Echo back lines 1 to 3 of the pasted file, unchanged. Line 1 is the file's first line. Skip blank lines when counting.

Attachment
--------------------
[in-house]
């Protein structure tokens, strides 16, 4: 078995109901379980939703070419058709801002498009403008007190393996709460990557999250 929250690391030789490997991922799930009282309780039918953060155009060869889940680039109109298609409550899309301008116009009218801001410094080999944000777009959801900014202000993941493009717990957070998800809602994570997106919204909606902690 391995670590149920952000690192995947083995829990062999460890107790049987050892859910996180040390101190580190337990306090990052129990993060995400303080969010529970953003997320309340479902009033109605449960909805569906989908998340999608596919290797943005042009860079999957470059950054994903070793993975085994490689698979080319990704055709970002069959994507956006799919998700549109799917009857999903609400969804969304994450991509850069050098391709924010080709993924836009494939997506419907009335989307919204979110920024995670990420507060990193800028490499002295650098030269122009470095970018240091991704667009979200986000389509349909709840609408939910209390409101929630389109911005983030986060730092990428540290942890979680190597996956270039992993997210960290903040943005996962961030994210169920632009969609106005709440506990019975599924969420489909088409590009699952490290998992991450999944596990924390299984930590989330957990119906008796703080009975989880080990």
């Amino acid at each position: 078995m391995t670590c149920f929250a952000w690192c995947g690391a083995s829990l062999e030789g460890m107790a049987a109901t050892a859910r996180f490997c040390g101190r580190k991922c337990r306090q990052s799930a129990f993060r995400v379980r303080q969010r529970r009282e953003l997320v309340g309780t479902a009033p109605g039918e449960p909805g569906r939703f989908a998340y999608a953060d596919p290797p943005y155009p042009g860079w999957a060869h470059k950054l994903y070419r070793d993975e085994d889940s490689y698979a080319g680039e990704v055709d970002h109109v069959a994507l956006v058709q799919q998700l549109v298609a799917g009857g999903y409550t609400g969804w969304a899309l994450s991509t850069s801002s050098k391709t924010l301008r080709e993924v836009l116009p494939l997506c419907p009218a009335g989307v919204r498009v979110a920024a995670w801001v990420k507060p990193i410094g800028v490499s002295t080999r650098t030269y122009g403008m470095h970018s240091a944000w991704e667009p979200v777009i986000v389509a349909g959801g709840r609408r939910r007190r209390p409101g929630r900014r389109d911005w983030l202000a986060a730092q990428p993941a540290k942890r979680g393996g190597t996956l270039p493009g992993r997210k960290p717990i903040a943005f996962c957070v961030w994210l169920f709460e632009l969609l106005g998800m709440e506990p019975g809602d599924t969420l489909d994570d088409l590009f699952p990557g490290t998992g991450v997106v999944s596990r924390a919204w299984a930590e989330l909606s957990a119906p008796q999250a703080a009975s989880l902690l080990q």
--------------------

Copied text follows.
[in-house]
């Protein structure tokens, strides 16, 4: 078995109901379980939703070419058709801002498009403008007190393996709460990557999250 929250690391030789490997991922799930009282309780039918953060155009060869889940680039109109298609409550899309301008116009009218801001410094080999944000777009959801900014202000993941493009717990957070998800809602994570997106919204909606902690 391995670590149920952000690192995947083995829990062999460890107790049987050892859910996180040390101190580190337990306090990052129990993060995400303080969010529970953003997320309340479902009033109605449960909805569906989908998340999608596919290797943005042009860079999957470059950054994903070793993975085994490689698979080319990704055709970002069959994507956006799919998700549109799917009857999903609400969804969304994450991509850069050098391709924010080709993924836009494939997506419907009335989307919204979110920024995670990420507060990193800028490499002295650098030269122009470095970018240091991704667009979200986000389509349909709840609408939910209390409101929630389109911005983030986060730092990428540290942890979680190597996956270039992993997210960290903040943005996962961030994210169920632009969609106005709440506990019975599924969420489909088409590009699952490290998992991450999944596990924390299984930590989330957990119906008796703080009975989880080990």
């Amino acid at each position: 078995m391995t670590c149920f929250a952000w690192c995947g690391a083995s829990l062999e030789g460890m107790a049987a109901t050892a859910r996180f490997c040390g101190r580190k991922c337990r306090q990052s799930a129990f993060r995400v379980r303080q969010r529970r009282e953003l997320v309340g309780t479902a009033p109605g039918e449960p909805g569906r939703f989908a998340y999608a953060d596919p290797p943005y155009p042009g860079w999957a060869h470059k950054l994903y070419r070793d993975e085994d889940s490689y698979a080319g680039e990704v055709d970002h109109v069959a994507l956006v058709q799919q998700l549109v298609a799917g009857g999903y409550t609400g969804w969304a899309l994450s991509t850069s801002s050098k391709t924010l301008r080709e993924v836009l116009p494939l997506c419907p009218a009335g989307v919204r498009v979110a920024a995670w801001v990420k507060p990193i410094g800028v490499s002295t080999r650098t030269y122009g403008m470095h970018s240091a944000w991704e667009p979200v777009i986000v389509a349909g959801g709840r609408r939910r007190r209390p409101g929630r900014r389109d911005w983030l202000a986060a730092q990428p993941a540290k942890r979680g393996g190597t996956l270039p493009g992993r997210k960290p717990i903040a943005f996962c957070v961030w994210l169920f709460e632009l969609l106005g998800m709440e506990p019975g809602d599924t969420l489909d994570d088409l590009f699952p990557g490290t998992g991450v997106v999944s596990r924390a919204w299984a930590e989330l909606s957990a119906p008796q999250a703080a009975s989880l902690l080990q």